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The Pamphlet Collection of Sir Robert Stout: Volume 6

Barks from Various Parts of Australia

Barks from Various Parts of Australia.

Pimelea Clavata: (Lab.).—The bark of this shrub was sent by Pemberton Walcott, Esq., of Warren River, West Australia. The species is not unfrequent in that part of Australia. The bark is extremely tough, and largely employed by the natives for their nets, fishing lines, and kindred objects. The exhibitor is of opinion that the bark could be profitably collected for textile fabrics. If so, it is the only species of sufficiently large and gregarious growth to render the fibre commercially available. A beautiful fibre, of similar utility to the natives of Queensland and to the Yarra tribe, is gained from Pimelea hypericina (Cunn.), Pimelea pauciflora (R. Br.), and Pimelea axiflora (F. M.), all tall species of our forest gullies, the two former occurring likewise in Tasmania. The Murray River natives use the bark of Pimelea microcephala, a shrub of the desert.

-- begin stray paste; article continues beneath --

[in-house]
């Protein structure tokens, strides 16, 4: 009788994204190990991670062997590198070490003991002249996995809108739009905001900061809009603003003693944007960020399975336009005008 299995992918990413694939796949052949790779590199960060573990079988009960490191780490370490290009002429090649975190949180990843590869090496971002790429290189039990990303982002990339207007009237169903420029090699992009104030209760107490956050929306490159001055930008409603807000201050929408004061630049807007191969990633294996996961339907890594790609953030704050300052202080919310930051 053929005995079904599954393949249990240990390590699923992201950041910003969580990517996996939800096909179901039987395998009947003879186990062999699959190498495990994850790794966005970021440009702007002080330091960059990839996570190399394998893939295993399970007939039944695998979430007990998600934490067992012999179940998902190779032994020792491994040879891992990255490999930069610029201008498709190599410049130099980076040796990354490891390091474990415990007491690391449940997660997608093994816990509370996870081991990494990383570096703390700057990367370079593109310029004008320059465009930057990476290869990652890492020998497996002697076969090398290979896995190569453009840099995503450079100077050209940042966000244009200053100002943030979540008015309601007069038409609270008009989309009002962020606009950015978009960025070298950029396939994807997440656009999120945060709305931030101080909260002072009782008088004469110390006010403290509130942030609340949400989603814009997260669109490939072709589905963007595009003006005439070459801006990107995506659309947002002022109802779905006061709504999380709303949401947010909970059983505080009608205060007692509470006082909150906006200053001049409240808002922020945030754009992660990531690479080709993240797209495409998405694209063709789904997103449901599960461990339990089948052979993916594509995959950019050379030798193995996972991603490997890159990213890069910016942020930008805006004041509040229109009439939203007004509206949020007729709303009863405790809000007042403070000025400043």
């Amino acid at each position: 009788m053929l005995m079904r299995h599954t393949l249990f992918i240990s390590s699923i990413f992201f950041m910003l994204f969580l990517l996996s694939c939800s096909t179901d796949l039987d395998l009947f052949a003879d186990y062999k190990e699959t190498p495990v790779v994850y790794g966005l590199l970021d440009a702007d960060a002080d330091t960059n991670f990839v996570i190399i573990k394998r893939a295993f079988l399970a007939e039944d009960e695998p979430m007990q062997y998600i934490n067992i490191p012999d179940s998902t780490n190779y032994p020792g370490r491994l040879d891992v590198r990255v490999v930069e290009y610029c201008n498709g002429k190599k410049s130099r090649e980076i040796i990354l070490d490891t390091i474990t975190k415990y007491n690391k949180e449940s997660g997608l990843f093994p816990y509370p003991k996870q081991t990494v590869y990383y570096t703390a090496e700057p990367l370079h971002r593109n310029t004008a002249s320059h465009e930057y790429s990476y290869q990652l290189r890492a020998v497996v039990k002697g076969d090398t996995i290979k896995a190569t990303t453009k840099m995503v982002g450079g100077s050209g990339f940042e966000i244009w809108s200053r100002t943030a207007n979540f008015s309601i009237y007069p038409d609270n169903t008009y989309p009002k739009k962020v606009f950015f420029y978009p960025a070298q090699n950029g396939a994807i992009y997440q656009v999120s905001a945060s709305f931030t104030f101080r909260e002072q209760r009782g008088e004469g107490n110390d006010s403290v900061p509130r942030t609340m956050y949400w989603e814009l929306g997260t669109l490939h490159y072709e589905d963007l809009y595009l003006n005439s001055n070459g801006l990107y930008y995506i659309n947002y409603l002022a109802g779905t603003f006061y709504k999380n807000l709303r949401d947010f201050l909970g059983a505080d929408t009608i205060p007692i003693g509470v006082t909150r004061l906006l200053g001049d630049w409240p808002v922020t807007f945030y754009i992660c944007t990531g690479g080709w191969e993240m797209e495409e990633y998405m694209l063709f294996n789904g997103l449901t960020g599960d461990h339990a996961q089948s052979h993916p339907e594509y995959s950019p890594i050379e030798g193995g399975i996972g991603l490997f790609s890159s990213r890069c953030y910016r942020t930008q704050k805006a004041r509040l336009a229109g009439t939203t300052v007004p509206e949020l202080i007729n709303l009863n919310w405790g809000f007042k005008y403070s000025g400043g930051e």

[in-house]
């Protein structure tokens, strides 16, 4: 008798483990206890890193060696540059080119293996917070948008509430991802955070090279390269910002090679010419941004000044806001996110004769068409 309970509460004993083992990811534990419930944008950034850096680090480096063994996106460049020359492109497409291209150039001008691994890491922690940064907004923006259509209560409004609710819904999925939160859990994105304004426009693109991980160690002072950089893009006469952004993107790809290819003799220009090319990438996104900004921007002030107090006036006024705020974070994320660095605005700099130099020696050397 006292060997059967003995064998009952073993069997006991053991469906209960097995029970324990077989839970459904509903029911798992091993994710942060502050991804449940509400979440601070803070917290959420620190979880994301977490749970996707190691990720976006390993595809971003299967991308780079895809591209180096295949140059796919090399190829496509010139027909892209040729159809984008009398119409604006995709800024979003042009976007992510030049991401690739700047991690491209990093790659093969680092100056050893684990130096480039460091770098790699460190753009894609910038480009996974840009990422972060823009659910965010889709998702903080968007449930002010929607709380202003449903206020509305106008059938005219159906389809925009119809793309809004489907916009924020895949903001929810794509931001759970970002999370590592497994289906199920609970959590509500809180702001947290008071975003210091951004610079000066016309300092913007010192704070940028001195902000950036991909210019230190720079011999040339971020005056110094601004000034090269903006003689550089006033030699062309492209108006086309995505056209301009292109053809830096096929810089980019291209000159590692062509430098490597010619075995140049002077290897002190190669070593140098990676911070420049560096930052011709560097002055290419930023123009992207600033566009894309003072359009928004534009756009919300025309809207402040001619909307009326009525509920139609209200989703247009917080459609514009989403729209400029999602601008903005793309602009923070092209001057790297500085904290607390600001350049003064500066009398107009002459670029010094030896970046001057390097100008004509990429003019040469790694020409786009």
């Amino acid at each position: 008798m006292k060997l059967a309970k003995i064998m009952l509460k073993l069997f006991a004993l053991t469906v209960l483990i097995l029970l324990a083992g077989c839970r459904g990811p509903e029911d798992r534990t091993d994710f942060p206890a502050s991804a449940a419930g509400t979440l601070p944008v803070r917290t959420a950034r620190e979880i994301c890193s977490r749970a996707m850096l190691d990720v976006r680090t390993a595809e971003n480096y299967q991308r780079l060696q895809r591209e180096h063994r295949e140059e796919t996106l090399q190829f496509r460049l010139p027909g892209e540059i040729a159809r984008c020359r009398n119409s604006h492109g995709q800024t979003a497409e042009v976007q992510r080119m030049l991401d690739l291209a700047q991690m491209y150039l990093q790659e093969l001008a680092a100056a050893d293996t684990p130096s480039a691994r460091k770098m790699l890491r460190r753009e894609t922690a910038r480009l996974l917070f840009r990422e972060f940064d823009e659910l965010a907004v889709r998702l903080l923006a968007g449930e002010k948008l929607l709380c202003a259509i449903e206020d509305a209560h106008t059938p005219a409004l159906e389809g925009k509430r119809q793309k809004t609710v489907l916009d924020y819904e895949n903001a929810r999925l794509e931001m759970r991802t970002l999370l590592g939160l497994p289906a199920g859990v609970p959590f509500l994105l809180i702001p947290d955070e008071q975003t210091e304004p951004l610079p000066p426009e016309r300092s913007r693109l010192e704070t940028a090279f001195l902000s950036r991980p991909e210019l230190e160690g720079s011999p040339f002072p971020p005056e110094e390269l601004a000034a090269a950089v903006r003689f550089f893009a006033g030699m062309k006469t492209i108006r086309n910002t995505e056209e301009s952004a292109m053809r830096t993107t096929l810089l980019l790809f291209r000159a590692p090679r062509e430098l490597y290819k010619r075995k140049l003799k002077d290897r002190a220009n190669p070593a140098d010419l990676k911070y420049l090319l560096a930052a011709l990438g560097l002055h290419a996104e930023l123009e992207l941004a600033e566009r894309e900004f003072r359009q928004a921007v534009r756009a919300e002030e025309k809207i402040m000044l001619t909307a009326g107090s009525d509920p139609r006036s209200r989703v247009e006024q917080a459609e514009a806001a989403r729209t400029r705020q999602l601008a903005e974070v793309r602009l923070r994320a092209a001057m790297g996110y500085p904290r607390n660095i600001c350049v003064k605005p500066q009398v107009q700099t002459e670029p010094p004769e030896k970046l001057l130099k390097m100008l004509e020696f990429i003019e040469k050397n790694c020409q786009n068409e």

The numerous Pimeleæ are, perhaps, of greater significance as medicinal plants. The acridity of their bark is more or less analogous to that of Daphne mezereum; the bark of Pimelea stricta (Meissn.), from St. Vincent's Gulf, being the most acrid of all. The proportion of acrid resin, on which the blistering properties depend, has as yet not been ascertained in any of our species.